On March 15, Judge Richard Leon said “Fake News” to a report that the trial will start on Wednesday, the 21st. It will start on Monday at 10:30. The first couple of days will be devoted to evidentiary objections. Opening arguments will be on Wednesday and the Judge thinks the trial will take 6-8 weeks.
On March 13, 2018, Judge Leon denied the DOJ’s motion to limit the defendants from presenting evidence regarding Time Warner’s irrevocable offer to distributors that it would go into “baseball-style” arbitration in any carriage disputes over Turner networks and promise not to engage in any blackout of channels during arbitration for a period of 7 years. AT&T simply had the better of the arguments with respect to the commitment. Of course it is relevant and the DOJ had sufficient notice – it was in the Answer – and has had the opportunity to conduct discovery related to the commitment. The time for the DOJ to make this argument was early on before discovery started.
AT&T made a good case that Professor Shapiro’s failure to account for this commitment in his models may have been tied with the DOJ’s motion to have the Arbitration Offer removed from consideration. Apparently, Shapiro acknowledged that the commitment would benefit distributors in negotiations and that his bargaining model does not account for this market reality in deposition testimony. A major limitation of the DOJ’s otherwise very good pre-trial brief is that its arguments are theoretical and not based on the facts. It is somewhat difficult to get a handle on the strength of the DOJ’s arguments in its pre-trial briefs because many passages and key quotations are redacted. On the whole, AT&T’s pre-trial brief is stronger. It certainly appears that AT&T is poised to punch holes in the DOJ’s experts’ theories and bargaining model.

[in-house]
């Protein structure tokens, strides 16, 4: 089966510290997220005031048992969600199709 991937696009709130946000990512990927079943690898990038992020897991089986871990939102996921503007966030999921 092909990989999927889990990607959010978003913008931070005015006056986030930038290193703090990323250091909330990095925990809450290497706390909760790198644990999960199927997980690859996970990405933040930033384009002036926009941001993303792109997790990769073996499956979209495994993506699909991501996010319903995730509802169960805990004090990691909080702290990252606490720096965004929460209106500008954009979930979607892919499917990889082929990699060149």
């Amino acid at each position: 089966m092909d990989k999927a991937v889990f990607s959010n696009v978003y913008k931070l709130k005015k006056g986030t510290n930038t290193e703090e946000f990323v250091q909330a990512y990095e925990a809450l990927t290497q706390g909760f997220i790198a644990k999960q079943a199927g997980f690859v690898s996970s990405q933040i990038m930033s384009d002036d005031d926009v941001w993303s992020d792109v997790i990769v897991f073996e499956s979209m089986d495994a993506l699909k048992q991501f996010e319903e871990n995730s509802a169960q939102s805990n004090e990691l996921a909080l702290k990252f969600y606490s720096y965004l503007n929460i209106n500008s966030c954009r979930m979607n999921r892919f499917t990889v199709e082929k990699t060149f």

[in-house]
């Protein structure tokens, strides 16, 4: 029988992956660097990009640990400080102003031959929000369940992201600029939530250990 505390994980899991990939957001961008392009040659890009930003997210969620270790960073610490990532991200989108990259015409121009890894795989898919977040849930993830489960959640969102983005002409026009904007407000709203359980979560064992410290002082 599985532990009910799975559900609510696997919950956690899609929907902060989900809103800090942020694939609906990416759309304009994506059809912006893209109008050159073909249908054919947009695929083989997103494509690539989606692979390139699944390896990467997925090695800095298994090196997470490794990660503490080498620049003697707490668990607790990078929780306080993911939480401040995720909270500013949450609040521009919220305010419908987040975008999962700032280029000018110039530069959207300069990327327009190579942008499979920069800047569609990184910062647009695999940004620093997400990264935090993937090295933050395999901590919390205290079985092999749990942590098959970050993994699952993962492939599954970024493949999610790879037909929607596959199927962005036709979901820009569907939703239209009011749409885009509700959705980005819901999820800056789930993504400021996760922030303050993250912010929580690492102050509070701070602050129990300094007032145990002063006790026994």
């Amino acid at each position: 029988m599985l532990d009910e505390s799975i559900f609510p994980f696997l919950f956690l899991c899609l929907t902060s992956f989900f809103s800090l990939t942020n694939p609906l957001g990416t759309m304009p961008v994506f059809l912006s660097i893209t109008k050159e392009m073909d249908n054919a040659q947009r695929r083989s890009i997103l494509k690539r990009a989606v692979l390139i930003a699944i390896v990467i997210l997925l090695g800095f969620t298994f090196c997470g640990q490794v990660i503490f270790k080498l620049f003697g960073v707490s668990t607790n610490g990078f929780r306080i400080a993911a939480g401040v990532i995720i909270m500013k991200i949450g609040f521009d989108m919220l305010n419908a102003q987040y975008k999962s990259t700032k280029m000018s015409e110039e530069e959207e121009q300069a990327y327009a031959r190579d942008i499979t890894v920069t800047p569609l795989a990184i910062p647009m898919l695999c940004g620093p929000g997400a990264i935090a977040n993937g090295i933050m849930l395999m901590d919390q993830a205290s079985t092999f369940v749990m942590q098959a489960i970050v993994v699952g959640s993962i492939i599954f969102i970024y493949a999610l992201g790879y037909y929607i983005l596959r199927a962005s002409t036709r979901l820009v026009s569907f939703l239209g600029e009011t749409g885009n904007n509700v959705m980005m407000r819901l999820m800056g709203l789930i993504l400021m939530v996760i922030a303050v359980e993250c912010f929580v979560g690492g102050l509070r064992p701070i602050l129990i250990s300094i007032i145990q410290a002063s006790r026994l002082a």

It appears that the DOJ will attempt to make the case that the merger will drive up prices for distributors, costs that will ultimately be passed on to consumers and to make out a coordinated effects case suggesting that the vertically integrated AT&T/Time Warner would coordinate with Comcast/NBCU to harm virtual MVPDs. These theories make sense. But, a lot depends on the strength of the redacted information and AT&T documents in DOJ’s Pre-trial brief, third party witness testimony, and DOJ’s experts. It remains unclear what the redacted information may say, when the cited comments were made, and in what context. The DOJ appears to have documents related to what AT&T’s plans are to fend off virtual MVPDs to protect its MVPD business. If so that could be damaging to AT&T’s defense. The DOJ will put on witnesses that will say that they pay a premium for Time Warner content and how the content is “must have”. On the other hand, AT&T has come out swinging with suggestions that it has already punched holes into the DOJ’s experts and theories (bargaining model, price increase estimates, and the inputs to the bargaining model related to subscriber loss rates, gross margin data, and diversion of customers).
This should be a fun one. As Judge Leon says, the trial starts on March 19th.